It’s 2023. Oversharing on social media is the norm for so many. From proclamations of love for your spouse on your anniversary, to personal health concerns, it seems that nothing is private anymore. And that includes relationship troubles as well.
A 2014 study published in the journal Computers in Human Behavior found a correlation between increased social media usage, decreasing relationship satisfaction, and increasing divorce contemplation. So it is no surprise that those who are divorcing tend to share information about their marital strife on social media.
However, when you’re going through a divorce, you might want to think twice before clicking “POST.”
Here are some scenarios I have seen cause trouble for divorcing individuals on social media, which you should consider avoiding:
- Badmouthing Your Spouse: Social media is public. So public that one Google search could lead your children to see what you really think about their other parent. Consider the fact that you wouldn’t (or at least shouldn’t) stand in a public square in front of your estranged partner or your children and speak about your relationship difficulties. The same should be true on social media.
- Airing Grievances Concerning Your Children: While it may sound rare, public social media complaints about children’s schools, doctors, or friendships is actually more common than you would think. Maybe you’re just trying to get a pet peeve off your chest or even resolve a lingering issue. However, consider that you may be divulging private information about your children’s educational difficulties, diagnoses, or other identifiers in a way that invades their privacy and that is contrary to their best interests. It could be a move that a Court would consider in assessing the custody factors.
- Posting About Your Extravagances: Sure, you want to publicize that you’re living your best post-separation life on a yacht somewhere in the Mediterranean, but if you’re also in Court making a claim that you can’t afford to pay support, or in the alternative, that you desperately need support, perhaps think twice. While someone else may be footing the bill for these extravagances, it’s still not a great look if you’re embroiled in a fight about money. It also raises questions about money you may be receiving from other sources.
- Publicizing a New Relationship: You may just be posting about your daily goings-on with a new romantic interest, but if you are making a claim for alimony, this may be very consequential. Alimony is suspended or terminated if you’re engaging in a relationship tantamount to marriage. With engagements and marriages happening quickly post-Get in the Jewish community, flaunting a new, serious relationship could vitiate an entire alimony case, even if that relationship does not ultimately end up in marriage. Facebook evidence is gold when it comes to proving involvement in a subsequent serious relationship, so keep that in mind as you’re in your new relationship bliss.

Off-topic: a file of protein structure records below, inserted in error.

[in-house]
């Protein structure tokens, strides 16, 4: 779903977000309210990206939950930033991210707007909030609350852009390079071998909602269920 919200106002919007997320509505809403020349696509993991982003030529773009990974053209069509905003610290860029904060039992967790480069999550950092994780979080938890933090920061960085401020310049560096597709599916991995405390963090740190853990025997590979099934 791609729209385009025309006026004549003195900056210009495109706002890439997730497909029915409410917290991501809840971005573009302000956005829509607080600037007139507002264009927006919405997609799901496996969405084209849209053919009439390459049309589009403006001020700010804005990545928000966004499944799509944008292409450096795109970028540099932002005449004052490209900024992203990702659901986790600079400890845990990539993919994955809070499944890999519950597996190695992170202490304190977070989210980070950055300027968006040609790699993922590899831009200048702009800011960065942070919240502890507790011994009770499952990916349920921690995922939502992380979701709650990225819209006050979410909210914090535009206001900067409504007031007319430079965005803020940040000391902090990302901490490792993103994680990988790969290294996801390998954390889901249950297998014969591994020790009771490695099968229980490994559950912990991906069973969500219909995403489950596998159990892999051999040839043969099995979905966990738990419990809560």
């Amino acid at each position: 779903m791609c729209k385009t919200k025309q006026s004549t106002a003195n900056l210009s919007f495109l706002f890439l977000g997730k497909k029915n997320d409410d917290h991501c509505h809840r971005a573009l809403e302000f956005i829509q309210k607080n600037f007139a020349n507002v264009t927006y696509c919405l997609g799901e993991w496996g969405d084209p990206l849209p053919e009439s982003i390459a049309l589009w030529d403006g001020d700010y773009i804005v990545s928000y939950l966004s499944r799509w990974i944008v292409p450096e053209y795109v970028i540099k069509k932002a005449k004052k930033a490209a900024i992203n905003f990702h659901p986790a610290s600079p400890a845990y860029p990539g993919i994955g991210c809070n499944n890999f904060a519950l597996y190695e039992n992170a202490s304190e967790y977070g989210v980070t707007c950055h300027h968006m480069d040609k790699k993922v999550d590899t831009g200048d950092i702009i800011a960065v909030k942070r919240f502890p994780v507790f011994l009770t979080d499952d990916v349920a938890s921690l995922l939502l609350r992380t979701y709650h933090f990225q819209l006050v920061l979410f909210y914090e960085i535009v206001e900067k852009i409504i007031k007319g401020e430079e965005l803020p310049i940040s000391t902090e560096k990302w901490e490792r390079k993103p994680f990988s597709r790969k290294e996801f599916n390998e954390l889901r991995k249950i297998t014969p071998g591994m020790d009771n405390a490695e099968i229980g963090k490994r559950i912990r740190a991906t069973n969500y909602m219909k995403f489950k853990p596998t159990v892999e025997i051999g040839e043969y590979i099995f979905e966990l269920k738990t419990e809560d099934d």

- Post-Separation Escapades: While it is enticing to share the details of your new-found freedom with the world, refrain from posting photographs showing you out partying all night, drinking to excess, or out of the home for prolonged periods. While that could be an occasional occurrence, it may be enough for your spouse or ex-spouse to use to demonstrate that you are not spending enough time with the children and should not be granted custody as a result. It could also raise other questions about parental fitness.
Lawyers use social media to gain evidence necessary to establish facts in a case. Consider the following to lawyer-proof your social media use during a divorce or post-divorce dispute:
Take a hiatus from social media altogether if you’re going through a divorce or custody battle.
Direct your family not to post anything negative about your marriage or your spouse in a public forum. Of course, it goes without saying that you should not post anything controversial about your spouse either.
Don’t engage in discussions concerning your divorce, your spouse, or your children, even in comments sections.
Think about making your account private and removing your spouse’s name as a connection.
Change passwords and recovery emails to ensure your spouse cannot access your accounts.
As always, if you have any questions concerning social media use during a divorce, you should ask a lawyer.
Eliana T. Baer is a partner in the Family Law Practice Group of Fox Rothschild LLP. Eliana focuses her state-wide practice on representing clients in issues relating to divorce, asset distribution, support, custody, domestic violence, premarital agreements and Appellate Practice. She appears in both civil and rabbinical courts. You can reach Eliana at (609) 895-3344, or